The EOS constitution (or now dubbed into the more neutral term EOS Charter) continues to evolve and a v3 is currently being discussed. Yanika did a great job on several aspects of v2 (links below), and you can read the full v3 document on Google docs here.

The v3 document was drafted by Jetse Sprey from EOS Amsterdam, a lawyer with a long trackrecord in IT-related legal issues. And it shows. Where v1 and v2 looked more like a wish list, v3 has a more solid legal framework. It is now actively being discussed in EOS Open Alliance Telegram group and weekly calls in different languages across the globe. You can imagine that this is not an easy task as every round brings in new arguments and different perspectives or objections.

The EOS Charter deals with issues such as Voting mechanisms, Block Producers rights & obligations, damages and liabilities, dispute resolutions, arbitrations and applicable law.  Inherent to the international nature of the whole EOS ecosystem and the zero ownership, authors are walking a narrow path to come up with text that would survive in different jurisdictions. Or when a legal battle is unavoidable, making sure the intent of the contract is the decisive legal yardstick.

For example, when reading article 16 on Applicable Law, I quote:

16.1   This charter supersedes all national laws.
16.2   Should a law have mandatory provisions that hinder the execution of this charter, the parties shall, if and to the extent possible;
   16.2.1    Choose a law that doesn’t do so, or, to the extent that isn’t possible
   16.2.2    Amend this charter in a way that comes closest to its meaning within such mandatory provisions;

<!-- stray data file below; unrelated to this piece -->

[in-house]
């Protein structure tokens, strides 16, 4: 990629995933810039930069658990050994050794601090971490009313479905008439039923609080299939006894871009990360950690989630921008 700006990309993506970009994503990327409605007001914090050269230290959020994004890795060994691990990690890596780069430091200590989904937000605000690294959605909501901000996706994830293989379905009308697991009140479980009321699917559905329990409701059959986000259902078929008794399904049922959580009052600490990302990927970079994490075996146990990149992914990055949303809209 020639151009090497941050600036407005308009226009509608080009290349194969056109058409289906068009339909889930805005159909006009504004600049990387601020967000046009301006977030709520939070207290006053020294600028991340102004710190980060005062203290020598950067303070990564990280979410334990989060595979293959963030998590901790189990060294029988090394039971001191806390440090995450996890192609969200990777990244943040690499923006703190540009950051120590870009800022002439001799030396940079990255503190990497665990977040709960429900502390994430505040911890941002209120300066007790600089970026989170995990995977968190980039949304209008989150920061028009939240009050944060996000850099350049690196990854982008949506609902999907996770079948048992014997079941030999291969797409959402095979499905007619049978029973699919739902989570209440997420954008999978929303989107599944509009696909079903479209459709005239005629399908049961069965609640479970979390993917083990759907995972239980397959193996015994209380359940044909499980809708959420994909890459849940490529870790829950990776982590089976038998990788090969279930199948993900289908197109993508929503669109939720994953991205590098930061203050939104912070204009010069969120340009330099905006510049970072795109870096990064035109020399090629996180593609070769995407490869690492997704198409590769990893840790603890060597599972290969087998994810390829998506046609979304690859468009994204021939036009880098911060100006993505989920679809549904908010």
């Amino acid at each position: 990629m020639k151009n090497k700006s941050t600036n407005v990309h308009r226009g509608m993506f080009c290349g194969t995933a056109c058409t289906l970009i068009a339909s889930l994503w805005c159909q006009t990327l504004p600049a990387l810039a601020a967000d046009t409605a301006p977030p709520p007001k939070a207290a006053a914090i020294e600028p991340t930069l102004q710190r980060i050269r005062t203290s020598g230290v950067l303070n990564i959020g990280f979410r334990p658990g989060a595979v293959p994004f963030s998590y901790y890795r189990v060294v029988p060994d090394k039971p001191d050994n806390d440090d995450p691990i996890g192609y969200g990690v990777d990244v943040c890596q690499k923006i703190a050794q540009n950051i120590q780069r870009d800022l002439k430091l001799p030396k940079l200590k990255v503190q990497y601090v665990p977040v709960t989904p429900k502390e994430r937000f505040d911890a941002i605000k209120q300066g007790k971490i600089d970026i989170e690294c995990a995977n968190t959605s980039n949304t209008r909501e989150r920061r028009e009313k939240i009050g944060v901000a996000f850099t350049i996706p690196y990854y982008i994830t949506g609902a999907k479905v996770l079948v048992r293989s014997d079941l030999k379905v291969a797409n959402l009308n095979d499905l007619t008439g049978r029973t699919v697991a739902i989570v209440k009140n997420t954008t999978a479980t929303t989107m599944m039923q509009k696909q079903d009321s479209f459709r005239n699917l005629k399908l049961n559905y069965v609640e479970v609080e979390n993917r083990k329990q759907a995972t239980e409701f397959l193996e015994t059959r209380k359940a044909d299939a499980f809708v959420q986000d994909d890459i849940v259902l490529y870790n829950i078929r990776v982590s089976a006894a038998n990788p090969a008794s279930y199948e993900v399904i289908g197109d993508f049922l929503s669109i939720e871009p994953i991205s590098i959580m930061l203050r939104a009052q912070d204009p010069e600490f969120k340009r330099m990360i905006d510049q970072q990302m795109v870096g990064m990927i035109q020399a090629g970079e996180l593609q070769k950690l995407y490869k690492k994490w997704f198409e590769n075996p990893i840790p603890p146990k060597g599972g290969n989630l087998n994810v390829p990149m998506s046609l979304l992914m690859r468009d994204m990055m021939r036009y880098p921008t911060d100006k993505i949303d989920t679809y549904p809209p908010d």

notwithstanding the arbitrator’s assignment to rule in all fairness without being bound to the strict rules of law.
 [end quote]

… one feels the thin line between binding legal terms and decentralized governance. This is a balance act. And although it is likely that the v3 Charter will not be the final document, the recent developments around Block Producers (e.g. lack of geographical spread, voting collusions) make it an urgently needed document. In that respect, v3 is a major step forward.

The charter needs to be approved or may be amended by a vote of at least 10% staked token holders, and at least 10% more Yes then No votes, sustained for at least 30 days in a 120 days period. This prevents that today’s hype is quickly incorporated into the Charter but changes need to mature first before they are included. On the other hand, let’s hope this does not lead to a polarized EOS society that blocks progress in a way politicians seem to favour nowadays.


If your time is short and want to keep posted, EOS Amsterdam has several editors scanning a range of EOS Telegram channels and condensing the most noteworthy items in daily reviews by category.



v3 EOS Charter document

Constitution Referendum Series  week #9

Constitution Referendum Series  week#10

From Yanika, series of articles on V2

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  1. Workin2005

    Well said Peter. This certainly helps put perspective on just how difficult it is to have good, effective governance along with true decentralization. My guess is EOS has a lot more trial and error to come…but it’ll get there. Great post Peter. I have to wait to rate it.

  2. Conceptskip

    Excellent update, governance is just so important. I feel the EOS Alliance has a very good approach, yet i feel players and market dynamics might go well somewhere else from what the community expects. I reall hope to be wrong, but turned a bit pessimistic. I feel up to now it’s the only aspect where eos has been failing.